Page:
Research progress on modification of lithium-rich manganese-based cathode materials for lithium batteries

Lithium-ion battery cathode materials currently used in commercial applications mainly include lithium manganate (LiMn2O4), lithium iron phosphate (LiFePO4), lithium cobalt oxide (LiCoO2), nickel cobalt lithium manganate (NCM) and nickel cobalt lithium aluminate (NCA) . The actual specific capacity of the above materials is between 110 and 200 mA h/g, but the specific capacity of the commercialized negative electrode material is very high, which is about 3 to 20 times the specific capacity of the positive electrode material. Cathode materials are becoming a bottleneck for further improving the performance of lithium-ion batteries.

In 2004, the Argonne Laboratory in the United States synthesized xLi2MnO3·(1-x)LiMO2 (M=Ni, Co, Mn) lithium-rich manganese-based cathode materials for the first time. This material has high specific capacity (≈ 250 mAh/g), high Due to the advantages of operating voltage (≈ 3.6 V) and low cost, it is expected to become the cathode material for next-generation commercial high-energy-specific lithium batteries.

Defects of Li-rich Manganese-Based Cathode Materials

(1) Large reversible capacity loss and low Coulombic efficiency for the first charge and discharge

The study believes that when the first charging voltage is higher than 4.5V, the inactive Li2MnO3 component in the lithium-rich manganese-based cathode material is activated and participates in the reaction, and the O2- in the lattice changes from Li2MnO3 in the form of “Li2O”. The component overflowed, and the remaining part became the new component MnO2.

The activation of the Li2MnO3 phase during the first charge will generate lithium-containing compounds, and this process can only be carried out in one direction, resulting in a very large loss of capacity during the first charge, which in turn leads to a low first-time Coulombic efficiency.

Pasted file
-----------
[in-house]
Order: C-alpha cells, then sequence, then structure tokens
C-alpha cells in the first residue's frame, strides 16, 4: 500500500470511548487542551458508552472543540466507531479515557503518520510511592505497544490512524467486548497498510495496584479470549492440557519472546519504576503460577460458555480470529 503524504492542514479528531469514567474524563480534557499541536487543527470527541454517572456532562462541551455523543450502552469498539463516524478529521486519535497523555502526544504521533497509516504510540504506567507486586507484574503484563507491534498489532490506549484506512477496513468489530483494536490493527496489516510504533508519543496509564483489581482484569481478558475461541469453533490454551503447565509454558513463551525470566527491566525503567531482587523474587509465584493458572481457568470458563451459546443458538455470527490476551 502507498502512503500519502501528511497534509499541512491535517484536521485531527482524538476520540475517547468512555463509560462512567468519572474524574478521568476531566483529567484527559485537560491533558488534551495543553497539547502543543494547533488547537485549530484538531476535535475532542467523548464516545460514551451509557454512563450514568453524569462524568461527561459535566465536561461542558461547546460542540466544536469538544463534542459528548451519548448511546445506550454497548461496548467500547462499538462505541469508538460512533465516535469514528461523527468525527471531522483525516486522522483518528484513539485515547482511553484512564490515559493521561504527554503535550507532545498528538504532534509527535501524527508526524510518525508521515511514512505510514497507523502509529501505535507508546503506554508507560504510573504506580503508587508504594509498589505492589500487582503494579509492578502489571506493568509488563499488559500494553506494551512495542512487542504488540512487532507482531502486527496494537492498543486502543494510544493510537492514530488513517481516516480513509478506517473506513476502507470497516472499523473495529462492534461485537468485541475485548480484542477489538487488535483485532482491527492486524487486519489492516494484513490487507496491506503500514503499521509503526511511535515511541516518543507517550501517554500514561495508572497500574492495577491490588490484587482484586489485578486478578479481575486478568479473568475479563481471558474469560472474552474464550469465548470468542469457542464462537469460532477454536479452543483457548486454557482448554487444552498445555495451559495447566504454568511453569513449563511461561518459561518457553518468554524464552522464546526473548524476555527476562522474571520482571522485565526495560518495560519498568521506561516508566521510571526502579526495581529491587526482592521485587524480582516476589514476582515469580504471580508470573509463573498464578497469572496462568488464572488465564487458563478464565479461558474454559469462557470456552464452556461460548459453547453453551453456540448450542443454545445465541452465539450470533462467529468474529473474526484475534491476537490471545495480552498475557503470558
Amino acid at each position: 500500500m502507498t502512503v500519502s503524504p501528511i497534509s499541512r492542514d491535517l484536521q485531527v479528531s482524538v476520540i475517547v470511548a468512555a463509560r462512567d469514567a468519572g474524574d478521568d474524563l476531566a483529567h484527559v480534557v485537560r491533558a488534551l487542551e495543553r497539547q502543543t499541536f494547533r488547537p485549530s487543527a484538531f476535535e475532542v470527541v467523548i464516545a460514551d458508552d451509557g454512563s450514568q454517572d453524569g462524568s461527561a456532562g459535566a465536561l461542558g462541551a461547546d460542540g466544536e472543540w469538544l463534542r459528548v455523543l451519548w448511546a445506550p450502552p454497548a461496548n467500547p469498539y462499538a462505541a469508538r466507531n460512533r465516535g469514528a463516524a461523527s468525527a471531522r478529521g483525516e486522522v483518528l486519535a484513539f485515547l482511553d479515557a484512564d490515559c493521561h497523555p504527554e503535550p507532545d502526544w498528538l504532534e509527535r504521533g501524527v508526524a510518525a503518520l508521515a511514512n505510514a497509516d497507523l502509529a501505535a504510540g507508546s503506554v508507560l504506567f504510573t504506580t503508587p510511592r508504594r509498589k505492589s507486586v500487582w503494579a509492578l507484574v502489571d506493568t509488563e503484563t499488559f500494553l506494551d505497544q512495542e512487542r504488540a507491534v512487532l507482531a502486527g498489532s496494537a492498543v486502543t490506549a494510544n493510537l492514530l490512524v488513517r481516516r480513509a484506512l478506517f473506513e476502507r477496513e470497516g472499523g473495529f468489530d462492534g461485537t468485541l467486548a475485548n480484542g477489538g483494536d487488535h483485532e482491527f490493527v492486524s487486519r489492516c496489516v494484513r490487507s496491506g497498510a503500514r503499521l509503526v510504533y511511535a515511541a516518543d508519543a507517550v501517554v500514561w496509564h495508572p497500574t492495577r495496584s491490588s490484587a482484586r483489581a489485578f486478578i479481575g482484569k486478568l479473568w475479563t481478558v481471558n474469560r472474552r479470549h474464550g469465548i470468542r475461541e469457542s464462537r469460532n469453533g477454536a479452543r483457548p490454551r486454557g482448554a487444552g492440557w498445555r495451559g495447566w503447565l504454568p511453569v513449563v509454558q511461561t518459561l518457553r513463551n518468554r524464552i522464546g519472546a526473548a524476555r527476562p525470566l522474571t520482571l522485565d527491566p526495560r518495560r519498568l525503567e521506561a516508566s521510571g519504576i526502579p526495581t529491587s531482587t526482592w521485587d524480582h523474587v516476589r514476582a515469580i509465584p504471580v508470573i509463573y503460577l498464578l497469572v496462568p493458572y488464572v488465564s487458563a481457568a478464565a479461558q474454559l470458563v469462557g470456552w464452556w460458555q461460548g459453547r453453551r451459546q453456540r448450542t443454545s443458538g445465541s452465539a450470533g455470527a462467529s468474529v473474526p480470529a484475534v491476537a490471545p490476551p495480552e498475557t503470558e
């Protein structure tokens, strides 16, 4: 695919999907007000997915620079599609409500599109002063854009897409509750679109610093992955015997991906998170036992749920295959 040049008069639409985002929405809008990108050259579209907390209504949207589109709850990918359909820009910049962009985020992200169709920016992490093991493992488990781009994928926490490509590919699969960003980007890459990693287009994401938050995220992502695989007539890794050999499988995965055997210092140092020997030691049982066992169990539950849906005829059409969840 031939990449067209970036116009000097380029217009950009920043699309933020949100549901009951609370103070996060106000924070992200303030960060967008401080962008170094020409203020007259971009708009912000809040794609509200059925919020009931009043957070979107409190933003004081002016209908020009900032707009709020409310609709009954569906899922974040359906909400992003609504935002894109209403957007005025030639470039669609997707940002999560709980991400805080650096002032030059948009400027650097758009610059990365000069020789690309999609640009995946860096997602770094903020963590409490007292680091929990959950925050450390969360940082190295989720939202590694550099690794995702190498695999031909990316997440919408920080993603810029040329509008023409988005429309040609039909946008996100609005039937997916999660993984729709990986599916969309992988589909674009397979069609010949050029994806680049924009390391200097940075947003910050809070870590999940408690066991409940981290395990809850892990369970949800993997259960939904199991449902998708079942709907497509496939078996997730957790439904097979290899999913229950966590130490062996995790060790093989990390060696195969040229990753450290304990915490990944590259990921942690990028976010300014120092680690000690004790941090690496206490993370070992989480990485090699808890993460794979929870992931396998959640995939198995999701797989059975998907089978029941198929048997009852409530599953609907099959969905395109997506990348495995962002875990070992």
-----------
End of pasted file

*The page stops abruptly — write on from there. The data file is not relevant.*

In addition, the positive electrode material will also react with Li+ in the electrolyte during charging, and the reaction will form an SEI film, especially when the voltage is higher than 4.5V, the irreversibility of the reaction will be increased, resulting in an increase in Li+ loss, which is also the first cause of the material. One of the factors that reduces the coulombic efficiency of one charge and discharge.

(2) Serious attenuation of capacity and voltage

The biggest problem of Li-rich manganese-based cathode materials is voltage and capacity fading. The voltage decay is due to the change of its bulk phase structure, the material loses the lattice oxygen on the surface during charging, the transition metal ions in the material migrate due to the reduction of the coordination number of oxygen, and the crystal changes from a layered structure to a spinel structure. , and eventually into a disordered rock-salt structure. The loss of lattice oxygen causes the internal Ni and Mn transition metal elements to move to the surface, so the surface layer of the material presents a spinel phase reconstruction layer deficient in Li, multi-Mn and Ni. In addition, the escaped oxygen will react with the electrolyte. As the number of reactions increases, the reaction between the lattice oxygen and the electrolyte becomes more and more intense, resulting in the spinel phase extending from the surface of the material to the middle one after another. It exacerbates the problem of material voltage and capacity fading.